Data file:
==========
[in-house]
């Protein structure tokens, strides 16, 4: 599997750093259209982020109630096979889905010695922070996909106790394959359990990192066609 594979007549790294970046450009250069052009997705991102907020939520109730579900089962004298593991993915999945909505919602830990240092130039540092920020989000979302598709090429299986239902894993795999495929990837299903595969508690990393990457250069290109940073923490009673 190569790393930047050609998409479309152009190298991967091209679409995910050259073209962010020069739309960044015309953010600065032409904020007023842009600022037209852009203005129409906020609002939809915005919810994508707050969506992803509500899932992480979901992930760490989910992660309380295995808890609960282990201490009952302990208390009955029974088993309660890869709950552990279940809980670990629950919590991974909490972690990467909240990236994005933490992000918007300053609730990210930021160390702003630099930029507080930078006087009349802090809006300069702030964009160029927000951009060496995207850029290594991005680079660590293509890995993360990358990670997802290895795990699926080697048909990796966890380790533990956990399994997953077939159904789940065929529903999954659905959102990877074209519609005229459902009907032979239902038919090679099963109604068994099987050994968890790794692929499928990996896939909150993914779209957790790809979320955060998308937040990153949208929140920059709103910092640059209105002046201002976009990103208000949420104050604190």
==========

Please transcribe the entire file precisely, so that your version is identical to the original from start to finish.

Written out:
[in-house]
């Protein structure tokens, strides 16, 4: 599997750093259209982020109630096979889905010695922070996909106790394959359990990192066609 594979007549790294970046450009250069052009997705991102907020939520109730579900089962004298593991993915999945909505919602830990240092130039540092920020989000979302598709090429299986239902894993795999495929990837299903595969508690990393990457250069290109940073923490009673 190569790393930047050609998409479309152009190298991967091209679409995910050259073209962010020069739309960044015309953010600065032409904020007023842009600022037209852009203005129409906020609002939809915005919810994508707050969506992803509500899932992480979901992930760490989910992660309380295995808890609960282990201490009952302990208390009955029974088993309660890869709950552990279940809980670990629950919590991974909490972690990467909240990236994005933490992000918007300053609730990210930021160390702003630099930029507080930078006087009349802090809006300069702030964009160029927000951009060496995207850029290594991005680079660590293509890995993360990358990670997802290895795990699926080697048909990796966890380790533990956990399994997953077939159904789940065929529903999954659905959102990877074209519609005229459902009907032979239902038919090679099963109604068994099987050994968890790794692929499928990996896939909150993914779209957790790809979320955060998308937040990153949208929140920059709103910092640059209105002046201002976009990103208000949420104050604190």